Rock guitarists sometimes have a strange relationship with their instruments. The Who's Pete Townshend has smashed many guitars throughout his long career, Jimi Hendrix set fire to his psychedelic Stratocaster at the Monterey Pop Festival in 1967, and more recently Muse's Matthew Bellamy sacrificed 140 guitars during one tour. But when Sandvik decided to make an unbreakable all-metal guitar, naturally the company asked fellow Swede Yngwie Malmsteen to try and destroy it.

"We had to design a guitar that is unsmashable in all the different ways you can smash a guitar," said Sandvik's Henrik Loikkanen. "The engineering challenge was that critical joint between the neck and the body that usually cracks on a guitar."

The neck and scalloped fingerboard on the Sandvik guitar has been fashioned from recycled stainless steel with an Isotropic Lightweight Structure made from hyper-duplex steel sandwiched inbetween using a fine-tuned welding process. The neck extends into a rectangular block designed to sit inside the instrument's titanium body.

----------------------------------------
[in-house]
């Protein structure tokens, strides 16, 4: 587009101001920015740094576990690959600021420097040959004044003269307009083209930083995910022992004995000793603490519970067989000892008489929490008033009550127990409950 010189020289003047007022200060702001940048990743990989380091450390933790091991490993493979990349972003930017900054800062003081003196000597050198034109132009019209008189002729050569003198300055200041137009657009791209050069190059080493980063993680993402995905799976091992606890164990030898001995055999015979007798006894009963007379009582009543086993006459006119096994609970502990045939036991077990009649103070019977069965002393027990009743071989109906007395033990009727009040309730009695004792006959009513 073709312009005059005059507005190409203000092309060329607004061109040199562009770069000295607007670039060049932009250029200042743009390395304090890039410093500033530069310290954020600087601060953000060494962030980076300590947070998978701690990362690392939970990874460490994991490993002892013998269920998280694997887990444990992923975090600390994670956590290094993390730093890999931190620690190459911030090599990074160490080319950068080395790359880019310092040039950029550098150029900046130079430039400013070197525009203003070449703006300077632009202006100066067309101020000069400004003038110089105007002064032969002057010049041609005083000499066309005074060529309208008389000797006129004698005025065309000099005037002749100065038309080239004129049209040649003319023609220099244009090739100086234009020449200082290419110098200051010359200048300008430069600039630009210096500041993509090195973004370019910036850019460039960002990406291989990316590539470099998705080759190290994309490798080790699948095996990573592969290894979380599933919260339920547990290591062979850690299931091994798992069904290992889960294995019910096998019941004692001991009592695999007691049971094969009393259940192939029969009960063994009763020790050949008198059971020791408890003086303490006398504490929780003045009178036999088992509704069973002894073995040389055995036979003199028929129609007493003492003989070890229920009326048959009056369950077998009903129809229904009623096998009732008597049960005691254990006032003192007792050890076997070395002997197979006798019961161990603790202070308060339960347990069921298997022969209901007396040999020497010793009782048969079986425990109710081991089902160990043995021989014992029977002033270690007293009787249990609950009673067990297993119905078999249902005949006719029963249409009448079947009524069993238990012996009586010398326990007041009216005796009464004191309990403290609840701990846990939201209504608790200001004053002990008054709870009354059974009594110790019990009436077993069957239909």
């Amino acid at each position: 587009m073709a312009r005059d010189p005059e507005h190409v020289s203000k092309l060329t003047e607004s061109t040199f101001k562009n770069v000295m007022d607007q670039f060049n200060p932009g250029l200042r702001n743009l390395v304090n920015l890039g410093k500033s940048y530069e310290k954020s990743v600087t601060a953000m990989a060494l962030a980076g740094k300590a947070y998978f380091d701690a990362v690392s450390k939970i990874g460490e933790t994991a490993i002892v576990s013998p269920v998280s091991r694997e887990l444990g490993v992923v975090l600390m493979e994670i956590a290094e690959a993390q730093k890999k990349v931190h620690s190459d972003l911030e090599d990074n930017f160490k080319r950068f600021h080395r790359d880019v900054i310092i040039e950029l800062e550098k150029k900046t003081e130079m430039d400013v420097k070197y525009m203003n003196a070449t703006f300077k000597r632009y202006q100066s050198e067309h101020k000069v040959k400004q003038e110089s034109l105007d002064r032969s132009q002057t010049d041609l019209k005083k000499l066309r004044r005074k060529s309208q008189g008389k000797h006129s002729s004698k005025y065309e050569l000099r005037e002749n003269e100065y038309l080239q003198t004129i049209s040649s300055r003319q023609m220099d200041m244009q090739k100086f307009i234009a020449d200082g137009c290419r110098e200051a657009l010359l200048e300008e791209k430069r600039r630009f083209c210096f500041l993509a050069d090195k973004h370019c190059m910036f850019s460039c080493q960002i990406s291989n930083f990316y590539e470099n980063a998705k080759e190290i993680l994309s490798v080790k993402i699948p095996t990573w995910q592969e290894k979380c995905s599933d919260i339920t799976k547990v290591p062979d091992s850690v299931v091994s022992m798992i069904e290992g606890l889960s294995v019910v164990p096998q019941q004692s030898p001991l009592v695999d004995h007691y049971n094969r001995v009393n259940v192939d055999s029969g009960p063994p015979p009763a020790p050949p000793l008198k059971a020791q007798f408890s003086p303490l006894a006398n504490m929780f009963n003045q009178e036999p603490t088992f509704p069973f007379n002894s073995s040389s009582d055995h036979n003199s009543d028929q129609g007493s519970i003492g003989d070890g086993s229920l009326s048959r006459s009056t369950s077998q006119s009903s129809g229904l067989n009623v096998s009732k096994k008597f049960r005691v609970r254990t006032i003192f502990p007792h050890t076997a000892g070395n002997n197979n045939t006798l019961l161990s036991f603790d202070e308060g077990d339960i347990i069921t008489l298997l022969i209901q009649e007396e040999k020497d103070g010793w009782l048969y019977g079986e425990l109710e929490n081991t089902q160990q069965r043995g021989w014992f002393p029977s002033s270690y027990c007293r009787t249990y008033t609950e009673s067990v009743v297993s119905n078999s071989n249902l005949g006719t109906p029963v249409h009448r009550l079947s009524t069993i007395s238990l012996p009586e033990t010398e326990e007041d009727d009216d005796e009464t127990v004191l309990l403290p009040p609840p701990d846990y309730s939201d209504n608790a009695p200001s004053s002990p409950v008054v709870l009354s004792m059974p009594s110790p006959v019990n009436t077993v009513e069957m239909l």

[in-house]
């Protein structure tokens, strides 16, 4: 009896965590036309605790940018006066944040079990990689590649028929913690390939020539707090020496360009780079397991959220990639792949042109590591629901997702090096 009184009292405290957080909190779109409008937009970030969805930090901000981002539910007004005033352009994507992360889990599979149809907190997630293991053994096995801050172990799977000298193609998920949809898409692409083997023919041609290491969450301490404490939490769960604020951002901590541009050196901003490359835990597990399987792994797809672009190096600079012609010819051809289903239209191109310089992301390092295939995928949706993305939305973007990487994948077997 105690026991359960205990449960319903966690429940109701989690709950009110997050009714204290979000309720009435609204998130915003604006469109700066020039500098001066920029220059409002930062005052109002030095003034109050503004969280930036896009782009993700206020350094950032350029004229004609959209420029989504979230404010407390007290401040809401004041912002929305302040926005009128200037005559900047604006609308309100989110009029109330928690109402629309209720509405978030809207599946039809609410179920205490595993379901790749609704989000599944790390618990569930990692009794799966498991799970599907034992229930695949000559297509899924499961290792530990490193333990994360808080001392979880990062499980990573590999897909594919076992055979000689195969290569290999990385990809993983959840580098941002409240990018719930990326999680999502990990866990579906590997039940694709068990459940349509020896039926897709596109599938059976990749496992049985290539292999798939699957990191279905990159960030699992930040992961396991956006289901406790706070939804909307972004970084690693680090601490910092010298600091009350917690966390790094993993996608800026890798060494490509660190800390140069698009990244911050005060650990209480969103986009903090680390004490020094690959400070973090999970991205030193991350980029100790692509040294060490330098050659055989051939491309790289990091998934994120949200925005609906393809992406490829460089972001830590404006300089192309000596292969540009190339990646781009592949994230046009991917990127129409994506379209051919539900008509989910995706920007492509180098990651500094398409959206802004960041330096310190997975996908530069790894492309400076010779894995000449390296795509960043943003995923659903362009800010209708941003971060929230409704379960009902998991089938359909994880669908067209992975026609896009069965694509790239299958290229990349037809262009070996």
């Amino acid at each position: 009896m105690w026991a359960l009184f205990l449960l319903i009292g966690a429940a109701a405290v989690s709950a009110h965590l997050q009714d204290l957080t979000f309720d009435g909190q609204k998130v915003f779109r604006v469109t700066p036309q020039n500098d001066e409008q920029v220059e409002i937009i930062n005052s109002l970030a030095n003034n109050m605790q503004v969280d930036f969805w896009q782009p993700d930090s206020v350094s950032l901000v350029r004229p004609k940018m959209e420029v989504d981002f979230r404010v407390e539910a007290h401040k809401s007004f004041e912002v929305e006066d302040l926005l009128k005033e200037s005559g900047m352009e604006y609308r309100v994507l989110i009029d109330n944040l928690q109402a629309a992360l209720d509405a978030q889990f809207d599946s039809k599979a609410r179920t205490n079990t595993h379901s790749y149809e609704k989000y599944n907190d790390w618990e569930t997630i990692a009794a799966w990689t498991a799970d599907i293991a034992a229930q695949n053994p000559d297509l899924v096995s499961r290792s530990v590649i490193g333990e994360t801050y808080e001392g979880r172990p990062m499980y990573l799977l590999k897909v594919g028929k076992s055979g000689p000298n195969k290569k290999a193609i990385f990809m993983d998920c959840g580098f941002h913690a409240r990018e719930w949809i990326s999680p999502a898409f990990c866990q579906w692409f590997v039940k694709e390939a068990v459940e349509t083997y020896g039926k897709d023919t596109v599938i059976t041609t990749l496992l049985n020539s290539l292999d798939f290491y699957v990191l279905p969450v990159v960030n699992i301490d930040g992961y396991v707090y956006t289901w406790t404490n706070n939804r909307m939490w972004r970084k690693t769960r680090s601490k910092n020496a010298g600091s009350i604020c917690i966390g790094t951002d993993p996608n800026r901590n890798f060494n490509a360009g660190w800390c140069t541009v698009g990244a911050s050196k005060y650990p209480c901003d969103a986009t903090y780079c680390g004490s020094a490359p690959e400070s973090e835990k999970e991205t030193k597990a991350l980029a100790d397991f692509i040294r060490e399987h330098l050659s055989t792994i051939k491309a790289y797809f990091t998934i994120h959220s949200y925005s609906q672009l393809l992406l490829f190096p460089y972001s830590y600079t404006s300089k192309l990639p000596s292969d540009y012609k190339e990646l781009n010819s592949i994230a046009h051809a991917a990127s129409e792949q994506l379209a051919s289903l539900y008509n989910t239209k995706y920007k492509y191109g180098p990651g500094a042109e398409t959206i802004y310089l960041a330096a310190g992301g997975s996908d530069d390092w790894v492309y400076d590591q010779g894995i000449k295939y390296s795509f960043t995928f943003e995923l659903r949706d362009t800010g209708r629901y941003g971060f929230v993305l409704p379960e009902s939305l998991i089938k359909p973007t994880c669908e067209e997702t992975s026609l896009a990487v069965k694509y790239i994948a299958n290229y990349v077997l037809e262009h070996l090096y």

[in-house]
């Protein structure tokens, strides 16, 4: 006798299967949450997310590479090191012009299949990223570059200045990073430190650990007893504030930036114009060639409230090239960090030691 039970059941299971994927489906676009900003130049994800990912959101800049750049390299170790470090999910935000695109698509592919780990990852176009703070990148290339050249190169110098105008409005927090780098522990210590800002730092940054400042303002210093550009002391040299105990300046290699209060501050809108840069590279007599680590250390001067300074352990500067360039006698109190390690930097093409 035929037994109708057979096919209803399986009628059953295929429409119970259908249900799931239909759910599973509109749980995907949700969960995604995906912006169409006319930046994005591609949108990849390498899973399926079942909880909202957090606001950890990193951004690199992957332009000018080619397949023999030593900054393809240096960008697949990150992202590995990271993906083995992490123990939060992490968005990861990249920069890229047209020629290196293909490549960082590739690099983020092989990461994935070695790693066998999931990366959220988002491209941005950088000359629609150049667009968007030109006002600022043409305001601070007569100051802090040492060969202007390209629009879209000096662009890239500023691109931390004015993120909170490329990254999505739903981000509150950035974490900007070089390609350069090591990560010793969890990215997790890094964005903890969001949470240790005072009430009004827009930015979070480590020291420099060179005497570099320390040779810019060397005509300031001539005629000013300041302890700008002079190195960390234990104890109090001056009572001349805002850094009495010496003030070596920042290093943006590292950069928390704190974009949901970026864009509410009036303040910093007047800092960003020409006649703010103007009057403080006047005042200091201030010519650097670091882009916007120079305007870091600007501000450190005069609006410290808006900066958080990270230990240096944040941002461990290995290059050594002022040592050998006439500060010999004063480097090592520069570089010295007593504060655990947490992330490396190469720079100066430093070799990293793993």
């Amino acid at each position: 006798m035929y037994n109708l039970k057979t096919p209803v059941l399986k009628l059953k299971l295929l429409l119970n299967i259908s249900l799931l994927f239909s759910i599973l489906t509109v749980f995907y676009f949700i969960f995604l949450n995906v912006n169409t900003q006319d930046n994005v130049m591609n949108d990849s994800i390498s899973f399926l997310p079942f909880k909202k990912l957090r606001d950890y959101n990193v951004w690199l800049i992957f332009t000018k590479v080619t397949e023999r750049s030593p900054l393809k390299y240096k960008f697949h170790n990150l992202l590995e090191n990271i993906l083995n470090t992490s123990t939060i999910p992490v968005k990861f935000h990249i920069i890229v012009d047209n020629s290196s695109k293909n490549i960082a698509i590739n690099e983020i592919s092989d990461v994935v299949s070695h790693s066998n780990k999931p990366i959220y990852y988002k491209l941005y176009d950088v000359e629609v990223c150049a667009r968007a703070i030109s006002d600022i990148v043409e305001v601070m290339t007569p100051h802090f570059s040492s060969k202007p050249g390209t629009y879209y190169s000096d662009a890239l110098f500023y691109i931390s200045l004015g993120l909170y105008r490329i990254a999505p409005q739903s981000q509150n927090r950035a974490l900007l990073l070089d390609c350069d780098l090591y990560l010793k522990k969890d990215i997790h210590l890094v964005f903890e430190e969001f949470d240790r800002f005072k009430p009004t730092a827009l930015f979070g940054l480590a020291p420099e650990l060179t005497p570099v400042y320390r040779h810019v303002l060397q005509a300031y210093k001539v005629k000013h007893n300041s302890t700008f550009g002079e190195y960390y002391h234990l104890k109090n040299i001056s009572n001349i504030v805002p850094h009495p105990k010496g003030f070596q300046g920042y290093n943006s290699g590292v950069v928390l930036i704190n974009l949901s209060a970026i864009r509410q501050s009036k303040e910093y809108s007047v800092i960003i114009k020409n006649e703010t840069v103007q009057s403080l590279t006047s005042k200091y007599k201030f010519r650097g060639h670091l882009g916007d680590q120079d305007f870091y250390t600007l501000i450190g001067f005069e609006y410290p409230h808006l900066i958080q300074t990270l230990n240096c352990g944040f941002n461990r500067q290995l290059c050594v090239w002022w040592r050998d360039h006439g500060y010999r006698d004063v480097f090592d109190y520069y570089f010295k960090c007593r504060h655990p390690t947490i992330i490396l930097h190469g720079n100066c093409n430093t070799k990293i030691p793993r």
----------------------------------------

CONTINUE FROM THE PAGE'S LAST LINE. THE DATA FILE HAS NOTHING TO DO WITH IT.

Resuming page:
The body was formed using 3D-printing technology, where lasers fired into titanium powder to fuse together wafer-thin layers until the lightweight but durable Les Paul shape was formed.

"Additive manufacturing lets us create lighter, stronger and more flexible components with internal structures that would be impossible to mill traditionally," explained the company's Amelie Norrby. "And it's more sustainable because you only use the material you need for the component, minimizing waste."

Once completed, the guitar was shipped off to Malmsteen in Florida, who played several songs with it at a gig before using it to attack equipment on stage, pounding it on the floor and generally going wild. The guitar survived the brutal treatment, living up to its smash-proof moniker.

"This guitar is a beast," said Malmsteen after admitting defeat. "Sandvik is obviously on top of their game. They put the work in, they do their hours. I can relate to that. The result is amazing. I gave everything I had, but it was impossible to smash."

The video below show the guitar virtuoso's attempts to smash the Smash-Proof Guitar.

Source: Sandvik

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